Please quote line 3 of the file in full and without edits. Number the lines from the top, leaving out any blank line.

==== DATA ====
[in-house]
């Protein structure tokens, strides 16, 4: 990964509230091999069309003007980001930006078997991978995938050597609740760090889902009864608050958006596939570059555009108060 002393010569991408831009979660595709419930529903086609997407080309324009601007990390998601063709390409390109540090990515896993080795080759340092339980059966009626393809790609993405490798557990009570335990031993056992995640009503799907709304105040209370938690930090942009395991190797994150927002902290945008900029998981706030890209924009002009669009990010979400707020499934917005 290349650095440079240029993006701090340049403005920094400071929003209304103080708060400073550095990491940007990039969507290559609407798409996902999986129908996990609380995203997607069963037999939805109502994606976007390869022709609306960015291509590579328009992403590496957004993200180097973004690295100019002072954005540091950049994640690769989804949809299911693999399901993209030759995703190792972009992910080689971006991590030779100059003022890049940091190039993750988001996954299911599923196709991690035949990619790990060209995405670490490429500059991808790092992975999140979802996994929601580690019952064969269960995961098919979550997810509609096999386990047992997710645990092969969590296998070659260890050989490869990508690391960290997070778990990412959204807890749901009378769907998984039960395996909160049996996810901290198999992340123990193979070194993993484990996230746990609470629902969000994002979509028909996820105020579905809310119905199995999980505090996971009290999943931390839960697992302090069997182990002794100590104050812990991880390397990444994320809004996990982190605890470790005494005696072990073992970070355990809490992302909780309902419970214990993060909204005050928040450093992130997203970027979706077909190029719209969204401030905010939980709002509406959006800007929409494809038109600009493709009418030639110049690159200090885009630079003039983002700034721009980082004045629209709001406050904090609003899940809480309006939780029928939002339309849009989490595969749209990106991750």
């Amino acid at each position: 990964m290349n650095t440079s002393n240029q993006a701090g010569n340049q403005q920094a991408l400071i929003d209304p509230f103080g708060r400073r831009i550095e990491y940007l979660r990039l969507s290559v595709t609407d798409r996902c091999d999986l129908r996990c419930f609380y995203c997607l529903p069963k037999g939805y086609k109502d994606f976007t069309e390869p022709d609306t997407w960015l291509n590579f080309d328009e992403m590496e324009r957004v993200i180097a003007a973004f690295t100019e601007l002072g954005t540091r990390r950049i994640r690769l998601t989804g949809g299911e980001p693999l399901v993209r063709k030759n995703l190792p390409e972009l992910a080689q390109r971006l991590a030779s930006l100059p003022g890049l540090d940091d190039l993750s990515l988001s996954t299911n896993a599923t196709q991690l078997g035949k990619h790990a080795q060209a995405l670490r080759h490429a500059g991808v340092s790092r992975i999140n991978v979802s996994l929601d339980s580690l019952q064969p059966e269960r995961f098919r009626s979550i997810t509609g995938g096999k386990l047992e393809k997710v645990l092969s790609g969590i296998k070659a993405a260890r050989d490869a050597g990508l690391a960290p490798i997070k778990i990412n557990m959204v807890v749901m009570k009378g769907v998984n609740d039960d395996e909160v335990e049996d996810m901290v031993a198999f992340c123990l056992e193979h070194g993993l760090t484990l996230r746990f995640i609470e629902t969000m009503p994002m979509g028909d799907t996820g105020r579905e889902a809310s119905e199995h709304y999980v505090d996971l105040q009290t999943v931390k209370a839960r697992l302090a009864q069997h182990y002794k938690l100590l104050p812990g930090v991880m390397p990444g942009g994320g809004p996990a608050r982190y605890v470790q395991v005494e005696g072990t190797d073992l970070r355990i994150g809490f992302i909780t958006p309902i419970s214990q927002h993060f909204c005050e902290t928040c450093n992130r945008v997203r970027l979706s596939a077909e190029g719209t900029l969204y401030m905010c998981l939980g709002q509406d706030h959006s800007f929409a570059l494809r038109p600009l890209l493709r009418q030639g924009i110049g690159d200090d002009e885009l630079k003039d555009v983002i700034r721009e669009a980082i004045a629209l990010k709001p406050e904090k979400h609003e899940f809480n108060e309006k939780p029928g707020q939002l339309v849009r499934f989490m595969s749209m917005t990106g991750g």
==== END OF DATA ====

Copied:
């Amino acid at each position: 990964m290349n650095t440079s002393n240029q993006a701090g010569n340049q403005q920094a991408l400071i929003d209304p509230f103080g708060r400073r831009i550095e990491y940007l979660r990039l969507s290559v595709t609407d798409r996902c091999d999986l129908r996990c419930f609380y995203c997607l529903p069963k037999g939805y086609k109502d994606f976007t069309e390869p022709d609306t997407w960015l291509n590579f080309d328009e992403m590496e324009r957004v993200i180097a003007a973004f690295t100019e601007l002072g954005t540091r990390r950049i994640r690769l998601t989804g949809g299911e980001p693999l399901v993209r063709k030759n995703l190792p390409e972009l992910a080689q390109r971006l991590a030779s930006l100059p003022g890049l540090d940091d190039l993750s990515l988001s996954t299911n896993a599923t196709q991690l078997g035949k990619h790990a080795q060209a995405l670490r080759h490429a500059g991808v340092s790092r992975i999140n991978v979802s996994l929601d339980s580690l019952q064969p059966e269960r995961f098919r009626s979550i997810t509609g995938g096999k386990l047992e393809k997710v645990l092969s790609g969590i296998k070659a993405a260890r050989d490869a050597g990508l690391a960290p490798i997070k778990i990412n557990m959204v807890v749901m009570k009378g769907v998984n609740d039960d395996e909160v335990e049996d996810m901290v031993a198999f992340c123990l056992e193979h070194g993993l760090t484990l996230r746990f995640i609470e629902t969000m009503p994002m979509g028909d799907t996820g105020r579905e889902a809310s119905e199995h709304y999980v505090d996971l105040q009290t999943v931390k209370a839960r697992l302090a009864q069997h182990y002794k938690l100590l104050p812990g930090v991880m390397p990444g942009g994320g809004p996990a608050r982190y605890v470790q395991v005494e005696g072990t190797d073992l970070r355990i994150g809490f992302i909780t958006p309902i419970s214990q927002h993060f909204c005050e902290t928040c450093n992130r945008v997203r970027l979706s596939a077909e190029g719209t900029l969204y401030m905010c998981l939980g709002q509406d706030h959006s800007f929409a570059l494809r038109p600009l890209l493709r009418q030639g924009i110049g690159d200090d002009e885009l630079k003039d555009v983002i700034r721009e669009a980082i004045a629209l990010k709001p406050e904090k979400h609003e899940f809480n108060e309006k939780p029928g707020q939002l339309v849009r499934f989490m595969s749209m917005t990106g991750g």